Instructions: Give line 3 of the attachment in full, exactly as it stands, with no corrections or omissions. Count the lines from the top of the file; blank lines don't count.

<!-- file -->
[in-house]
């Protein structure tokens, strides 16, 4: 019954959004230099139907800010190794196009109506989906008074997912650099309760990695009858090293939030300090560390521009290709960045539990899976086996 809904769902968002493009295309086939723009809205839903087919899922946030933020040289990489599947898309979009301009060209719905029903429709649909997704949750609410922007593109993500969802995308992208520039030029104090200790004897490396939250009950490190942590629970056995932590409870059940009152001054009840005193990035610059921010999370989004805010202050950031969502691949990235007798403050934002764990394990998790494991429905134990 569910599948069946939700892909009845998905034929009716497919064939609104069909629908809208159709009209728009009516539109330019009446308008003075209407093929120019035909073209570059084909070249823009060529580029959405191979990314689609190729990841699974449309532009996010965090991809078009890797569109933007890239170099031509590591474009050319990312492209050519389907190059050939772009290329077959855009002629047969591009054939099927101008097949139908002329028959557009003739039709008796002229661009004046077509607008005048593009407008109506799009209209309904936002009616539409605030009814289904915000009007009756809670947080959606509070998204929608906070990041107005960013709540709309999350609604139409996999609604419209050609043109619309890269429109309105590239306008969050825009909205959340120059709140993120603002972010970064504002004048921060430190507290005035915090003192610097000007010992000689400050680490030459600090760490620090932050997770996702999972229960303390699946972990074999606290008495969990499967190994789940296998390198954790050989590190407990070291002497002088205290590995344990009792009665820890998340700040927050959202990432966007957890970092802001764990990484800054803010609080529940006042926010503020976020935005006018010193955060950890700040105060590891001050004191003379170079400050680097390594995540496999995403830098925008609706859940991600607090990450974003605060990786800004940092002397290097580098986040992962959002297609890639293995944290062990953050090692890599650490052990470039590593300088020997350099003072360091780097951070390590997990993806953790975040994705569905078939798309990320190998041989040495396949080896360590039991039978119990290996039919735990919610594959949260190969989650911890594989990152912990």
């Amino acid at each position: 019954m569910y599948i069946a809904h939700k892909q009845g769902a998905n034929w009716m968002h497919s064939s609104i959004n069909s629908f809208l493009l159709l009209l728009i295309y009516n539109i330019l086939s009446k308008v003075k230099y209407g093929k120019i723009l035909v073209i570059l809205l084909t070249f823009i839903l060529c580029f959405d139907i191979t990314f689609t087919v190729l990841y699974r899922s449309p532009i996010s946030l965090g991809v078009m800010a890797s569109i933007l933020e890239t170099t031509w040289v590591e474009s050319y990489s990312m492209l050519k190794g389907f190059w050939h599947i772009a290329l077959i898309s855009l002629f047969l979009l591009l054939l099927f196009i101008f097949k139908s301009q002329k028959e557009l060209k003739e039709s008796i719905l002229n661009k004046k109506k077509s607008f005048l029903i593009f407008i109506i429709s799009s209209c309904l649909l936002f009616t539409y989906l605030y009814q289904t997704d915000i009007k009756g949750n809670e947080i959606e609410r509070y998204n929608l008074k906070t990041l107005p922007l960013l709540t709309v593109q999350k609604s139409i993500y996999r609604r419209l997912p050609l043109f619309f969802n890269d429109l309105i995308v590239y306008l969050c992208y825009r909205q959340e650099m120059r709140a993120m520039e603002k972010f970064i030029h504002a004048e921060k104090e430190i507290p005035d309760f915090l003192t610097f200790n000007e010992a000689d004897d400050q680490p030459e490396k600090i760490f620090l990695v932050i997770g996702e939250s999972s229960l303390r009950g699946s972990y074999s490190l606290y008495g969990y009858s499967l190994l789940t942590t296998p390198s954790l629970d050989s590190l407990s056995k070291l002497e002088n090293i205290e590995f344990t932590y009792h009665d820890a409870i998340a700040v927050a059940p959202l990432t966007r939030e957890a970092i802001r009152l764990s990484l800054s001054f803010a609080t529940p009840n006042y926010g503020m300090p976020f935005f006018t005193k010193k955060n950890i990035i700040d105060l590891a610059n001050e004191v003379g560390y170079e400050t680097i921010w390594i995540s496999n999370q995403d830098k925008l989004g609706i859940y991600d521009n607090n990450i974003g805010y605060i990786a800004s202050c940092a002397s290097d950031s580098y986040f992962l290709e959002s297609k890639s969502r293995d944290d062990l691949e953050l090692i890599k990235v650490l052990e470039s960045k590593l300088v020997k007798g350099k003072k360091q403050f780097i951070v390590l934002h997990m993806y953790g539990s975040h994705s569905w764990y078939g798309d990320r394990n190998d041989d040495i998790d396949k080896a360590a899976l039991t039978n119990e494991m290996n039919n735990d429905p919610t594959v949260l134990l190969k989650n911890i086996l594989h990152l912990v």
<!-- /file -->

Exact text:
């Amino acid at each position: 019954m569910y599948i069946a809904h939700k892909q009845g769902a998905n034929w009716m968002h497919s064939s609104i959004n069909s629908f809208l493009l159709l009209l728009i295309y009516n539109i330019l086939s009446k308008v003075k230099y209407g093929k120019i723009l035909v073209i570059l809205l084909t070249f823009i839903l060529c580029f959405d139907i191979t990314f689609t087919v190729l990841y699974r899922s449309p532009i996010s946030l965090g991809v078009m800010a890797s569109i933007l933020e890239t170099t031509w040289v590591e474009s050319y990489s990312m492209l050519k190794g389907f190059w050939h599947i772009a290329l077959i898309s855009l002629f047969l979009l591009l054939l099927f196009i101008f097949k139908s301009q002329k028959e557009l060209k003739e039709s008796i719905l002229n661009k004046k109506k077509s607008f005048l029903i593009f407008i109506i429709s799009s209209c309904l649909l936002f009616t539409y989906l605030y009814q289904t997704d915000i009007k009756g949750n809670e947080i959606e609410r509070y998204n929608l008074k906070t990041l107005p922007l960013l709540t709309v593109q999350k609604s139409i993500y996999r609604r419209l997912p050609l043109f619309f969802n890269d429109l309105i995308v590239y306008l969050c992208y825009r909205q959340e650099m120059r709140a993120m520039e603002k972010f970064i030029h504002a004048e921060k104090e430190i507290p005035d309760f915090l003192t610097f200790n000007e010992a000689d004897d400050q680490p030459e490396k600090i760490f620090l990695v932050i997770g996702e939250s999972s229960l303390r009950g699946s972990y074999s490190l606290y008495g969990y009858s499967l190994l789940t942590t296998p390198s954790l629970d050989s590190l407990s056995k070291l002497e002088n090293i205290e590995f344990t932590y009792h009665d820890a409870i998340a700040v927050a059940p959202l990432t966007r939030e957890a970092i802001r009152l764990s990484l800054s001054f803010a609080t529940p009840n006042y926010g503020m300090p976020f935005f006018t005193k010193k955060n950890i990035i700040d105060l590891a610059n001050e004191v003379g560390y170079e400050t680097i921010w390594i995540s496999n999370q995403d830098k925008l989004g609706i859940y991600d521009n607090n990450i974003g805010y605060i990786a800004s202050c940092a002397s290097d950031s580098y986040f992962l290709e959002s297609k890639s969502r293995d944290d062990l691949e953050l090692i890599k990235v650490l052990e470039s960045k590593l300088v020997k007798g350099k003072k360091q403050f780097i951070v390590l934002h997990m993806y953790g539990s975040h994705s569905w764990y078939g798309d990320r394990n190998d041989d040495i998790d396949k080896a360590a899976l039991t039978n119990e494991m290996n039919n735990d429905p919610t594959v949260l134990l190969k989650n911890i086996l594989h990152l912990v």